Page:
One quarter of the 40 million people who live in Kenya are farmers. But few of them have ever been shown how to increase their crops or use loans to make their farms larger. Most of these farmers refuse to accept a loan. They have watched other farmers lose their livestock, their animals, or even their farms when they could not repay the lender.
But now there is a new kind of lender. A company is offering “green loans,” and teaching farmers how to protect their land.
Fifty-year-old Samuel Karioki has been farming since he left school. Every year he has struggled to grow cabbage in this mountainous area a few hours from Kenya’s capital, Nairobi. But Mr. Karioki is not struggling this year. His crop is very big. And he has added potatoes.
His struggles ended because he received a loan of $90 to buy high-quality seeds and fertilizer. This is the first time he has had the money to do that.
He says he’s had a lot of problems, including lack of money and demand for his crops and attacks from insects and diseases. He says he never wanted to take a loan before because he feared he could lose his farm. He says he has seen other farmers lose everything to aggressive lenders when they could not make the payments.
But he has had a different experience. A new micro-finance company called F3 Life gave him a loan. It offers small cash loans of as little as $20 to as much as $180.
Micro-finance Helps Farmers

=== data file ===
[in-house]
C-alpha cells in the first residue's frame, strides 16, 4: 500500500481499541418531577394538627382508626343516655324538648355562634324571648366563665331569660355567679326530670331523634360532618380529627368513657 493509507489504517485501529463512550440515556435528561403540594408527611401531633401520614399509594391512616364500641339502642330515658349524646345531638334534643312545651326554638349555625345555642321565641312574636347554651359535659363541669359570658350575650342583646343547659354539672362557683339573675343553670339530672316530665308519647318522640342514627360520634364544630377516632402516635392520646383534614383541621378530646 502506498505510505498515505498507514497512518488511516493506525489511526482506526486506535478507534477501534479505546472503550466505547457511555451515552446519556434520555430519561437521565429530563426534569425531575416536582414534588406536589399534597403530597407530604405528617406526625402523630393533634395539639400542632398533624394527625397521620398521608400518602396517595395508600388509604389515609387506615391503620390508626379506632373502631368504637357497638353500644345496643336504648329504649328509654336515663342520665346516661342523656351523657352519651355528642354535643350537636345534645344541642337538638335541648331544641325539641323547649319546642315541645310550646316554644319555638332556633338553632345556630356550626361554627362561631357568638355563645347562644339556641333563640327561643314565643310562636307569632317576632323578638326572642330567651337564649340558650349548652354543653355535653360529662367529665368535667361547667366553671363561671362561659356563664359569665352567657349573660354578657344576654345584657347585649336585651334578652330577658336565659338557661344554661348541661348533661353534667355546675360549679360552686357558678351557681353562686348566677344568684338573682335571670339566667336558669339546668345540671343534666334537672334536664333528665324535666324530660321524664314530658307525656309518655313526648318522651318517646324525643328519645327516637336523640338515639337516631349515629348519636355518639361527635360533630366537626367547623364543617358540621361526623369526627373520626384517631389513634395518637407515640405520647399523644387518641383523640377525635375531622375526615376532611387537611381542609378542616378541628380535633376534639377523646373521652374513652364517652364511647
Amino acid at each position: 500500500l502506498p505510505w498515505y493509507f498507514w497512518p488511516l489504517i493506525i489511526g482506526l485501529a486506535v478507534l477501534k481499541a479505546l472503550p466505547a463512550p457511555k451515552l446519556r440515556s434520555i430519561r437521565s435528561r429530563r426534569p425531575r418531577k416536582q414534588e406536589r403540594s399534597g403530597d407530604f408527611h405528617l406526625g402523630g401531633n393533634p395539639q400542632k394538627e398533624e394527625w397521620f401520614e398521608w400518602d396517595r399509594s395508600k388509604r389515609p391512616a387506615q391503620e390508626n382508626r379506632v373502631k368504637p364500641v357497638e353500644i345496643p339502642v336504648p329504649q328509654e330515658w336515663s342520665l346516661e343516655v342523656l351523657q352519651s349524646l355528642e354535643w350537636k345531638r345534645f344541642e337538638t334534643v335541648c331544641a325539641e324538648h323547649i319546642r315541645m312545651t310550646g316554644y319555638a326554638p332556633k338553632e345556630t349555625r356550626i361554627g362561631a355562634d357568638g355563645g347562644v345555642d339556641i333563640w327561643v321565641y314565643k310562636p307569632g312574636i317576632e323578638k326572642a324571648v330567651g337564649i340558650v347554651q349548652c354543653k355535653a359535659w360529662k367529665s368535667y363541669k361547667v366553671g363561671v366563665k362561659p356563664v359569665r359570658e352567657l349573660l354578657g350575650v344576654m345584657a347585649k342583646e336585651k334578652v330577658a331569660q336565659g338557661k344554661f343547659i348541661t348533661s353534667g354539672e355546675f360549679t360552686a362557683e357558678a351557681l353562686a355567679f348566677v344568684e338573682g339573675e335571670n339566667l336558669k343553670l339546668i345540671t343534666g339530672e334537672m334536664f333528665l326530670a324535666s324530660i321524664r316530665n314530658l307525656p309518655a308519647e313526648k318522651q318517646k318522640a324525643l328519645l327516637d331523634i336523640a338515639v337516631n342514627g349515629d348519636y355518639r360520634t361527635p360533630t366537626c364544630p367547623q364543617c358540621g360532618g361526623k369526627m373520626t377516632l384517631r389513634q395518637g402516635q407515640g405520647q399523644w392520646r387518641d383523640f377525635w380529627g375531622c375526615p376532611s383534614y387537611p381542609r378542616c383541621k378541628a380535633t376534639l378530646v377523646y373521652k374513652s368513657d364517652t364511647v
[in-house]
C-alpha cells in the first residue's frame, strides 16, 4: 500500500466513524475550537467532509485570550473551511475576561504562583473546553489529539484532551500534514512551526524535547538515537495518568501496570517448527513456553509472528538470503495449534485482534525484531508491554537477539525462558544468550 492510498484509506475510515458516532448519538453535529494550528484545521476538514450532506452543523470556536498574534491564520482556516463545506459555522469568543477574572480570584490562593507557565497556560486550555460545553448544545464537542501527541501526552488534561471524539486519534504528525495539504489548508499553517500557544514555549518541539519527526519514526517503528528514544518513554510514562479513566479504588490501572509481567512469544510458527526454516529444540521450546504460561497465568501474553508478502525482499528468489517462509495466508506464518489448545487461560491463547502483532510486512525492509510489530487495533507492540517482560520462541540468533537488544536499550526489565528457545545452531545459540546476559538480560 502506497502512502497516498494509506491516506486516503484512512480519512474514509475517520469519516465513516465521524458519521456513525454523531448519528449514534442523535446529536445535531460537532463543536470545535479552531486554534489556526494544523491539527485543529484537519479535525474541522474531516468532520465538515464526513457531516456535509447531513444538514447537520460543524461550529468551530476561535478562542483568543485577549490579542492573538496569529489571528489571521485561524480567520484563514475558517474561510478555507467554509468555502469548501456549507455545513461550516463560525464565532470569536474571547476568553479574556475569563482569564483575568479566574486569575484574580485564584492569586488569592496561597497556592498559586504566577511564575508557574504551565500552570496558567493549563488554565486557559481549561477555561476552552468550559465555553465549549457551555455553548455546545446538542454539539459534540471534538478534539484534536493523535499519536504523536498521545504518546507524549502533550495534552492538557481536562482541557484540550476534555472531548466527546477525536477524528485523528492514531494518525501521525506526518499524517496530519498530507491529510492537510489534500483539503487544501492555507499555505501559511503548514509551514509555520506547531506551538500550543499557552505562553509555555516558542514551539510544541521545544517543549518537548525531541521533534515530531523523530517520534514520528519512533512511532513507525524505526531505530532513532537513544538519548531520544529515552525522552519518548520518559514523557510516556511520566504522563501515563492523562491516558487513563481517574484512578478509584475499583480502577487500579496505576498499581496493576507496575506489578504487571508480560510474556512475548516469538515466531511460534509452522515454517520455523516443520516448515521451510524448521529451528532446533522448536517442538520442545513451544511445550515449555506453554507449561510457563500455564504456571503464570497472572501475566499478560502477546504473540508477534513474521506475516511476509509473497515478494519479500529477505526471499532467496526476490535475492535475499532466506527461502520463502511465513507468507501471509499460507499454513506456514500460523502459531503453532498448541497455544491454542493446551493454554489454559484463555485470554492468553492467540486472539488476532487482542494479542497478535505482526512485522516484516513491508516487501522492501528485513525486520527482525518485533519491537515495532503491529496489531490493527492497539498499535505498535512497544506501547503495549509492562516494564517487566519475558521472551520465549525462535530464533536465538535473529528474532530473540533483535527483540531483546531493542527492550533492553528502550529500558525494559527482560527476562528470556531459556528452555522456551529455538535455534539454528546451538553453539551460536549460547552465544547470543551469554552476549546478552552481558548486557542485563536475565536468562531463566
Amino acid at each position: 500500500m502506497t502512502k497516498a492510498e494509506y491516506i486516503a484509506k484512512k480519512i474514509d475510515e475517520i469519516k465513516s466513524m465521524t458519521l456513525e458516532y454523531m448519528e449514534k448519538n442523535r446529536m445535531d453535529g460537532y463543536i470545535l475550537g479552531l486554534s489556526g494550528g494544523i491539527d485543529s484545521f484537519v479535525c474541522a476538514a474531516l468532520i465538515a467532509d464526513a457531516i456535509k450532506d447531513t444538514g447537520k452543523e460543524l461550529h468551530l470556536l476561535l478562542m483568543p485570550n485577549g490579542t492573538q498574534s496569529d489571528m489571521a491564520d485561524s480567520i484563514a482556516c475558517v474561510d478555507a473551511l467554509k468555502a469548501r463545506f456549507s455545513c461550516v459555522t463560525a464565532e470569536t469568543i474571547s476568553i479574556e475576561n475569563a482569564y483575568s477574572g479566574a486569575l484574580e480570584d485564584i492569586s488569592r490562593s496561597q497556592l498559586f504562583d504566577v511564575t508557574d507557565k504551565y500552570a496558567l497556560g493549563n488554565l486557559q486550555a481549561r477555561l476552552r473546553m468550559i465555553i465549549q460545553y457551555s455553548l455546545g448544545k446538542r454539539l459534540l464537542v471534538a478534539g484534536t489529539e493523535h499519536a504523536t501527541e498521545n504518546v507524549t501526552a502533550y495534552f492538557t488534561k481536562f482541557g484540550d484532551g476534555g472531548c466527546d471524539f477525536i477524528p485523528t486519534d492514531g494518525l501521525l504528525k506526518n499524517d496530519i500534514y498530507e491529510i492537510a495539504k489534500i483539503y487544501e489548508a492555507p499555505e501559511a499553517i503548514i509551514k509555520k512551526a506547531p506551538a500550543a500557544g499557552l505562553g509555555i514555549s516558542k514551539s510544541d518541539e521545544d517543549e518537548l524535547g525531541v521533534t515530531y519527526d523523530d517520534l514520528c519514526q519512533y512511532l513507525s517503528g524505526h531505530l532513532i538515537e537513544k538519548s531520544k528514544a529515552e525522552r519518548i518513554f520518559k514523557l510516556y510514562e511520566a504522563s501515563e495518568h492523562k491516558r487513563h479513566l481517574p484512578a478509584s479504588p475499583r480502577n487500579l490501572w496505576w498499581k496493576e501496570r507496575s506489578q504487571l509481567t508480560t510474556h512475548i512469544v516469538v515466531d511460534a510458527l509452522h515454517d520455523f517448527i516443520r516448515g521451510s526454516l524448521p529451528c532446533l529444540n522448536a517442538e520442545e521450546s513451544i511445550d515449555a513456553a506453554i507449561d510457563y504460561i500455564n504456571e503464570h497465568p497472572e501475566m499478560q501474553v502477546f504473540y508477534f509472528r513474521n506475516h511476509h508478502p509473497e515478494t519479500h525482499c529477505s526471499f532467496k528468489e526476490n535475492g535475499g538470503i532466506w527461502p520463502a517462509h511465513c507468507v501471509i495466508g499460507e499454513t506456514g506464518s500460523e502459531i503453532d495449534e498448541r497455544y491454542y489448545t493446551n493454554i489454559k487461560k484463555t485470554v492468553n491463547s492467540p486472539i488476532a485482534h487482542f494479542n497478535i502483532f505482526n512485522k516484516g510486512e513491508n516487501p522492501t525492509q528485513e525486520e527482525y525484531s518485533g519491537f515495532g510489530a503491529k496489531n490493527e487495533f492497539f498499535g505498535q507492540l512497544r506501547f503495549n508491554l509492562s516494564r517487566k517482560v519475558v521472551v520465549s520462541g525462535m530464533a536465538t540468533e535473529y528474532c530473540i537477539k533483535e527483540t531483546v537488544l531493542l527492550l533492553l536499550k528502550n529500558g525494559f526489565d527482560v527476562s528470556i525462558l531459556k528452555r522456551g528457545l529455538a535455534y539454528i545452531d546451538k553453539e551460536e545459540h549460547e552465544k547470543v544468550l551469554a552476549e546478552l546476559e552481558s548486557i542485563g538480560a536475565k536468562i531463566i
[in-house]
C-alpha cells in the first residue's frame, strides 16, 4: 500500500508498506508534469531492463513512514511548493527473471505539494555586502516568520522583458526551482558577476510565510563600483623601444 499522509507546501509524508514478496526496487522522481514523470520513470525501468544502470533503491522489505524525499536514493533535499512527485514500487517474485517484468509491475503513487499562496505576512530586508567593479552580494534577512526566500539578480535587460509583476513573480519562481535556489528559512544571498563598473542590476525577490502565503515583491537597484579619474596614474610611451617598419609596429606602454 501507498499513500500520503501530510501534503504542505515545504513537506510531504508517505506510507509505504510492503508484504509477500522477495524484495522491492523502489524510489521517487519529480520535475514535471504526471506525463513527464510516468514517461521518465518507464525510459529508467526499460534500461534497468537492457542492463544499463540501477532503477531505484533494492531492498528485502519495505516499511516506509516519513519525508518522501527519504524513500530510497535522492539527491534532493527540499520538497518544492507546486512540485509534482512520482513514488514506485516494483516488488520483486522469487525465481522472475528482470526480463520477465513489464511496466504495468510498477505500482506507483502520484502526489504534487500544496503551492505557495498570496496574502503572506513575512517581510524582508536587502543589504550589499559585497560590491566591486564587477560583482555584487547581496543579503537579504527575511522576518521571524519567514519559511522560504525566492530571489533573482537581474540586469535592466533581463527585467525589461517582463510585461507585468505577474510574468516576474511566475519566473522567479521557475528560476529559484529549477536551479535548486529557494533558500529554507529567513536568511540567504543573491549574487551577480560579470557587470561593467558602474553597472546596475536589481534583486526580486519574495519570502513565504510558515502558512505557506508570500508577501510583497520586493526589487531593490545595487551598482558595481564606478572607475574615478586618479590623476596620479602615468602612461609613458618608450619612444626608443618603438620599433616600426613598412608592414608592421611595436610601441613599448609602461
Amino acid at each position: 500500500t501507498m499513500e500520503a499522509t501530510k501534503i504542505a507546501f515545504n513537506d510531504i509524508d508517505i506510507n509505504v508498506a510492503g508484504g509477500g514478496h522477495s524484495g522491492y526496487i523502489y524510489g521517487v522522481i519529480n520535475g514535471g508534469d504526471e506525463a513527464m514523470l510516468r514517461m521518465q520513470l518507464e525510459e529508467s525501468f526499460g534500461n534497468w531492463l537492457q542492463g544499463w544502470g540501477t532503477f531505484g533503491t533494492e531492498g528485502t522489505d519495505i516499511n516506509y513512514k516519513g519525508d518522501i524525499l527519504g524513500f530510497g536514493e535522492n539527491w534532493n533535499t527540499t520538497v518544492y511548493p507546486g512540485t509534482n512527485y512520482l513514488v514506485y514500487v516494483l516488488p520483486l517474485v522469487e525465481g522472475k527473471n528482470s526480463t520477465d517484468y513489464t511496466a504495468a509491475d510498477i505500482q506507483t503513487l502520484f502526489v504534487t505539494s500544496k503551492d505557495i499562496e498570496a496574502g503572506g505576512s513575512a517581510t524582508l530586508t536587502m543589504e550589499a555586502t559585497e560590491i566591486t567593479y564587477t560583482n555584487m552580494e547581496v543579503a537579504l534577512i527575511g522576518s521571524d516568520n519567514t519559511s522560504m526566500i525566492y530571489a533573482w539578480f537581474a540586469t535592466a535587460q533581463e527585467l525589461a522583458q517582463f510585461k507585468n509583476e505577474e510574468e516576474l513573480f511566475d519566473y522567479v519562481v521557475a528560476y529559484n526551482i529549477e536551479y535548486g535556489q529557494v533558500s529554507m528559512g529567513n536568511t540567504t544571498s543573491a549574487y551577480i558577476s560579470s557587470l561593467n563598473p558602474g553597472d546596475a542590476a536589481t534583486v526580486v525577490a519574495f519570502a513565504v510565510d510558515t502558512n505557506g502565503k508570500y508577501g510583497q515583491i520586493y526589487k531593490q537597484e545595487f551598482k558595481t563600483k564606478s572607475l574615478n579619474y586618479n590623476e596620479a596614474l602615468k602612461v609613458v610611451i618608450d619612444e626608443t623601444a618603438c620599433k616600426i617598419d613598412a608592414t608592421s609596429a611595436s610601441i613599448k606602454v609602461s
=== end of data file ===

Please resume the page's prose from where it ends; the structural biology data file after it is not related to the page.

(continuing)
The program was designed by conservationist Mark Ellis-Jones. It includes free monthly training on how to increase the amount of crops a farmer grows. Mr. Ellis-Jones says the loan interest rate is lowered if a farmer works to conserve the land.
“We also provide a loan, where we peg the interest rates to the quality of soil conservation that a farmer is practicing. We ask farmers to build grass strips across the contour of their slopes which prevent the loss of top soil from their farms.”
As the loan amounts increase, farmers are asked to plant trees to keep soil from being washed away. F3 Life says that such simple measures can extend the life of the soil from about 20 years to 1,000 years.
In Mr. Karioki’s area of Kenya, there are large areas of brown land where there were once productive farms. Farmland may disappear from the area in 10 years. That kind of damage could hurt Kenya’s ability to feed its people.
It is a worldwide problem. The world has lost one third of its farmland over the past 50 years.
Ngigi Obadiah is with F3 Life as an agronomist, an expert in soil management and crop production. He hopes to expand the “green loans” program throughout Kenya. He is trying to save the country’s soils as its population rises sharply.
“At the moment we are servicing 52 clients. We are anticipating to increase the number to 350 in one year’s time. In two years’ time we anticipate to have 10,000, and about half a million within the next five years.”
Farmer Samuel Karioki says many people in his town are talking about his cabbage. And he says many farmers now want a green loan. Mr. Karioki says he plans to use his increased profits to buy a truck so he can sell his crops at a farmer’s market.
Now, because he does not have transportation, he sells his crops to others. His buyers make a large profit selling his products at the market. When he buys that truck, he will be able to keep all of the profits himself.
This story is based on reports by Hannah McNeish from the Abedare Mountains of Kenya. It was adapted and narrated for Learning English by Christopher Cruise. It was edited by Jeri Watson.
Words in the News
expand – v., to make larger; to grow larger
accept – v., to agree to receive
protect – v., to guard; to defend; to prevent from being harmed or damaged
struggle – v., to try with much effort; to fight with; or as a noun, a great effort; a fight
disappear – v., to become unseen; to no longer exist